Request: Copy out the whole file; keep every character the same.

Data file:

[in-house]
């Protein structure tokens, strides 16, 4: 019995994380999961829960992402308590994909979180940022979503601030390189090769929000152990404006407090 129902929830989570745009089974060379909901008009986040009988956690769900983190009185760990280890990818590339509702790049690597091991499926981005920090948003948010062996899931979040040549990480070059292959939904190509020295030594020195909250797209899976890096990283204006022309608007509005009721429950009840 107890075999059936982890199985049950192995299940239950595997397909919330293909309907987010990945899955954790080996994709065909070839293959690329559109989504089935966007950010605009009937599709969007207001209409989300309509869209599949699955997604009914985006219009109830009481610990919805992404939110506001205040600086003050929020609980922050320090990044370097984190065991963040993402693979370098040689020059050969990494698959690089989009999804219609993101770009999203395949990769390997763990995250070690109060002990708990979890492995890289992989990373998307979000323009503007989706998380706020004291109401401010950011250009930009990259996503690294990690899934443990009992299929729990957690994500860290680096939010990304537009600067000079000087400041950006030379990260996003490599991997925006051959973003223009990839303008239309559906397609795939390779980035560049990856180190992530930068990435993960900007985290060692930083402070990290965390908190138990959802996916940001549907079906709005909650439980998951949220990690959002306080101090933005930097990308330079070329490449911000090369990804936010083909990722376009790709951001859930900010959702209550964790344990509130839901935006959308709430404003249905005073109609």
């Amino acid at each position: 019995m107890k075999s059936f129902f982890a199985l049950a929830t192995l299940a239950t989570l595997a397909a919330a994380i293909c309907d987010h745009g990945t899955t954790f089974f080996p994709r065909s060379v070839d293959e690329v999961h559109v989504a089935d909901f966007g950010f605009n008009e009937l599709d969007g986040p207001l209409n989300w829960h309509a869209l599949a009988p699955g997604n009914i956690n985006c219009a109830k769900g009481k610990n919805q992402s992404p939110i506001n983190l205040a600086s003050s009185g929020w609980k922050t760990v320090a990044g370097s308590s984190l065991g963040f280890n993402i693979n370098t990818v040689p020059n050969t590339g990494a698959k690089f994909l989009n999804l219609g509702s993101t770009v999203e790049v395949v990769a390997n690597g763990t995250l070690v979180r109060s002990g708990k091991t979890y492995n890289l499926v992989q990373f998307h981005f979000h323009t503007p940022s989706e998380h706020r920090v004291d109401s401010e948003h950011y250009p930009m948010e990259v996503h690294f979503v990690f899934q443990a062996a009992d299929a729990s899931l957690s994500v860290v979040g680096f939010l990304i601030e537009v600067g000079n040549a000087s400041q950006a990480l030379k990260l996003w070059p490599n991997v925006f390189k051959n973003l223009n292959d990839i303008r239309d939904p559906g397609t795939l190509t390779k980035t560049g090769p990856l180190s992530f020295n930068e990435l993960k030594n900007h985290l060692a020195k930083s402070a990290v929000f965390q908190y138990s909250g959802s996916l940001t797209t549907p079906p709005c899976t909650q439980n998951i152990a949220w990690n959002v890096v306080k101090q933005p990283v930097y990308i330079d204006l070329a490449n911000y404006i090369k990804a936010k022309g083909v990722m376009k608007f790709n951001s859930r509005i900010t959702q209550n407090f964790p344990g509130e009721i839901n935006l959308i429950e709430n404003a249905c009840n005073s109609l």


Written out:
[in-house]
């Protein structure tokens, strides 16, 4: 019995994380999961829960992402308590994909979180940022979503601030390189090769929000152990404006407090 129902929830989570745009089974060379909901008009986040009988956690769900983190009185760990280890990818590339509702790049690597091991499926981005920090948003948010062996899931979040040549990480070059292959939904190509020295030594020195909250797209899976890096990283204006022309608007509005009721429950009840 107890075999059936982890199985049950192995299940239950595997397909919330293909309907987010990945899955954790080996994709065909070839293959690329559109989504089935966007950010605009009937599709969007207001209409989300309509869209599949699955997604009914985006219009109830009481610990919805992404939110506001205040600086003050929020609980922050320090990044370097984190065991963040993402693979370098040689020059050969990494698959690089989009999804219609993101770009999203395949990769390997763990995250070690109060002990708990979890492995890289992989990373998307979000323009503007989706998380706020004291109401401010950011250009930009990259996503690294990690899934443990009992299929729990957690994500860290680096939010990304537009600067000079000087400041950006030379990260996003490599991997925006051959973003223009990839303008239309559906397609795939390779980035560049990856180190992530930068990435993960900007985290060692930083402070990290965390908190138990959802996916940001549907079906709005909650439980998951949220990690959002306080101090933005930097990308330079070329490449911000090369990804936010083909990722376009790709951001859930900010959702209550964790344990509130839901935006959308709430404003249905005073109609």
């Amino acid at each position: 019995m107890k075999s059936f129902f982890a199985l049950a929830t192995l299940a239950t989570l595997a397909a919330a994380i293909c309907d987010h745009g990945t899955t954790f089974f080996p994709r065909s060379v070839d293959e690329v999961h559109v989504a089935d909901f966007g950010f605009n008009e009937l599709d969007g986040p207001l209409n989300w829960h309509a869209l599949a009988p699955g997604n009914i956690n985006c219009a109830k769900g009481k610990n919805q992402s992404p939110i506001n983190l205040a600086s003050s009185g929020w609980k922050t760990v320090a990044g370097s308590s984190l065991g963040f280890n993402i693979n370098t990818v040689p020059n050969t590339g990494a698959k690089f994909l989009n999804l219609g509702s993101t770009v999203e790049v395949v990769a390997n690597g763990t995250l070690v979180r109060s002990g708990k091991t979890y492995n890289l499926v992989q990373f998307h981005f979000h323009t503007p940022s989706e998380h706020r920090v004291d109401s401010e948003h950011y250009p930009m948010e990259v996503h690294f979503v990690f899934q443990a062996a009992d299929a729990s899931l957690s994500v860290v979040g680096f939010l990304i601030e537009v600067g000079n040549a000087s400041q950006a990480l030379k990260l996003w070059p490599n991997v925006f390189k051959n973003l223009n292959d990839i303008r239309d939904p559906g397609t795939l190509t390779k980035t560049g090769p990856l180190s992530f020295n930068e990435l993960k030594n900007h985290l060692a020195k930083s402070a990290v929000f965390q908190y138990s909250g959802s996916l940001t797209t549907p079906p709005c899976t909650q439980n998951i152990a949220w990690n959002v890096v306080k101090q933005p990283v930097y990308i330079d204006l070329a490449n911000y404006i090369k990804a936010k022309g083909v990722m376009k608007f790709n951001s859930r509005i900010t959702q209550n407090f964790p344990g509130e009721i839901n935006l959308i429950e709430n404003a249905c009840n005073s109609l």